Roche Diagnostics Corp. is ramping up cargo shipments between the U.S. and Europe, securing a third weekly Cargolux flight at Indianapolis International Airport to ship its medical products overseas.
The flight, to begin on Sunday, will be the first scheduled Cargolux flight to depart Indianapolis and fly nonstop to Europe – opening up new export capabilities from central Indiana.
Currently, Cargolux Airlines International operates two inbound flights from Luxembourg to Indianapolis, each Wednesday and Friday
Boeing 747 freighters – an uncommon sight at Indianapolis – typically take on Roche’s chemical reagents and medical devices then stop in Chicago or other cities before heading back to Europe.
The new flight will help Roche better synchronize its supply chain, said Thurman Walker, general manager of DB Schenker’s Indianapolis logistics center, which handles Roche’s shipments at the airport.
The goods will be loaded at the airport when Roche’s local operations are closed. But they will arrive in Europe for timelier processing. That could speed deliveries to customers there by two days, said Jim Lafayette, director of distribution operations for Roche.
The outbound Boeing 747 will have room for additional cargo. “Hopefully our volume will keep growing,” said Eric Martin, head of North American supply chain at Roche.
That extra aircraft capacity also could accommodate goods of other companies wanting to ship to Europe.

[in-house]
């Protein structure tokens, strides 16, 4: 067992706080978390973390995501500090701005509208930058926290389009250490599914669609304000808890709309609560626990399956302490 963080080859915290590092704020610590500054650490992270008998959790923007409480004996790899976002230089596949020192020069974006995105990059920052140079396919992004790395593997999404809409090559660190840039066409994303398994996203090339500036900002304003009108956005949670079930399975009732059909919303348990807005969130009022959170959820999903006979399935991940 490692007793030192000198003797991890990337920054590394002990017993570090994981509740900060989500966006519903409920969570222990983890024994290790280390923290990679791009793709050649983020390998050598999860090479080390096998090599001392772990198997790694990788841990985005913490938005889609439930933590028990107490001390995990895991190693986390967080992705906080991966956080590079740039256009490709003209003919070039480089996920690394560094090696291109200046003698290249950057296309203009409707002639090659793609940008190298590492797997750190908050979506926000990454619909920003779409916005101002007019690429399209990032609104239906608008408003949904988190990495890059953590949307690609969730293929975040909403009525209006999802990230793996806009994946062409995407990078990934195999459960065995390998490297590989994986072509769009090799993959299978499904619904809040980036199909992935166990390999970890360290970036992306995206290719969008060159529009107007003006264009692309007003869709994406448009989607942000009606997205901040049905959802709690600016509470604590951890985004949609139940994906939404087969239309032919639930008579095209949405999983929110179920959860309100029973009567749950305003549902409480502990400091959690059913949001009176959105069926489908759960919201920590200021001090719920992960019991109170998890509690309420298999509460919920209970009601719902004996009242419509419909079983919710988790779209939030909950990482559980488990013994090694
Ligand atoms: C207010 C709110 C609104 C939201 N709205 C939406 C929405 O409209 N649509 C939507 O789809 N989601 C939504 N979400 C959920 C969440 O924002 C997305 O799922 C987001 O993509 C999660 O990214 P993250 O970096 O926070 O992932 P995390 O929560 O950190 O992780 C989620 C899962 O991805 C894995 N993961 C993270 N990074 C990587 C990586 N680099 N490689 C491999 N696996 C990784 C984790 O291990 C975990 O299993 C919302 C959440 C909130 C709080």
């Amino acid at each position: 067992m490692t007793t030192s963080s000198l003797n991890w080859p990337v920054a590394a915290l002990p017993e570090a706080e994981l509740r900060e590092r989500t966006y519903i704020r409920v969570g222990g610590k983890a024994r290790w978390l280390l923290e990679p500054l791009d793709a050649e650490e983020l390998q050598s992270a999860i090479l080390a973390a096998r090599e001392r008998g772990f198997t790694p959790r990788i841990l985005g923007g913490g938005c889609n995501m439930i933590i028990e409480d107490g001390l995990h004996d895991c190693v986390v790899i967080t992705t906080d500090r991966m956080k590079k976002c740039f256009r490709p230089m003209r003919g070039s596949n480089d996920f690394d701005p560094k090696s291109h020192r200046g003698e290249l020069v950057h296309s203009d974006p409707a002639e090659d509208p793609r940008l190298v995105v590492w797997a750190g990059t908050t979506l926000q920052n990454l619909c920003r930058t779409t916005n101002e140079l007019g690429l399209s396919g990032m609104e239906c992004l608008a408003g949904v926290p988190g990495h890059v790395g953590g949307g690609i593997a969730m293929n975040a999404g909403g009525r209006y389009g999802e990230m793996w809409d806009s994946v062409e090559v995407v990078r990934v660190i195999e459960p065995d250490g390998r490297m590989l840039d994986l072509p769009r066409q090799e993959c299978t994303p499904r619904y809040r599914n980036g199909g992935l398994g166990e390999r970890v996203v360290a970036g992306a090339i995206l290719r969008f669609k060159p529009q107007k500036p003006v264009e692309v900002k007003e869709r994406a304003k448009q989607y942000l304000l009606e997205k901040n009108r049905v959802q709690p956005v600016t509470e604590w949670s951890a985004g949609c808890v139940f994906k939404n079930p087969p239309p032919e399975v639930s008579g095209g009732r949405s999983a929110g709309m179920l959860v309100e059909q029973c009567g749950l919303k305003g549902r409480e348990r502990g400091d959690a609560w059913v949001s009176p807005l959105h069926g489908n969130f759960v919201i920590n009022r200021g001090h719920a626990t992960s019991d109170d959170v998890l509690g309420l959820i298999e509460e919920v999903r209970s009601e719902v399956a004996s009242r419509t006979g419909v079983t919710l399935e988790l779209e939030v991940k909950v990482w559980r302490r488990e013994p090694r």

The third Cargolux flight is a boon for the Indianapolis Airport Authority, which for years has been touting the airport as an alternative to bigger and more congested airports such as delay-prone Chicago O’Hare.
Indianapolis International is the nation’s eighth largest cargo airport, although most of the cargo moves via a single company – FedEx. The Memphis carrier operates its second-largest domestic cargo hubin Indianapolis.
Further diversification–Cargolux’s new flight– helps underscore that “Indianapolis is a legitimate player” in cargo, said Christofer Matney, air service director for the airport authority.
Matney travels the world pitching Indianapolis’ cargo potential, which has grown since the airport opened a new midfield passenger terminal almost four years ago. The site of the abandoned former passenger terminal is ripe for cargo operations, with direct access to the airfield.
There’s more than 2 million square feet of such airfield access on the northeast corner of the airport alone for wide-body freight aircraft. That’s an amount roughly equivalent to what O’Hare has today.
Indianapolis has seen a number of new international cargo flights over the last couple years. In November, FedEx won federal approval to launch an air cargo route between Indianapolis and Guadalajara, Mexico.
FedEx, which employs about 4,000 people at its Indianapolis hub, also has been making regularly scheduled flights from Indianapolis to Paris-Charles de Gaulle Airport.
Two years ago, FedEx began nonstop service from Hong Kong to Indianapolis.
Cargo is big business for Indianapolis International, a medium-sized airport that is more a spoke than a hub for passenger service and thus has struggled to land nonstop passenger flights to Europe.
FedEx alone pays more in landing fees than all 10 passenger carriers here – about $10.4 million annually vs. $10 million for the passenger airlines.
In the first nine months of 2011, FedEx shipped 1.45 billion pounds of cargo at Indianapolis International, or 724,619 tons.
Cargolux began the first nonstop air cargo service here from Europe in 2006, quickly adding a second flight to serve Roche and Schenker.
“Six years ago, these guys took a very bold step,” said Matney, who hopes to continue to attract additional cargo flights.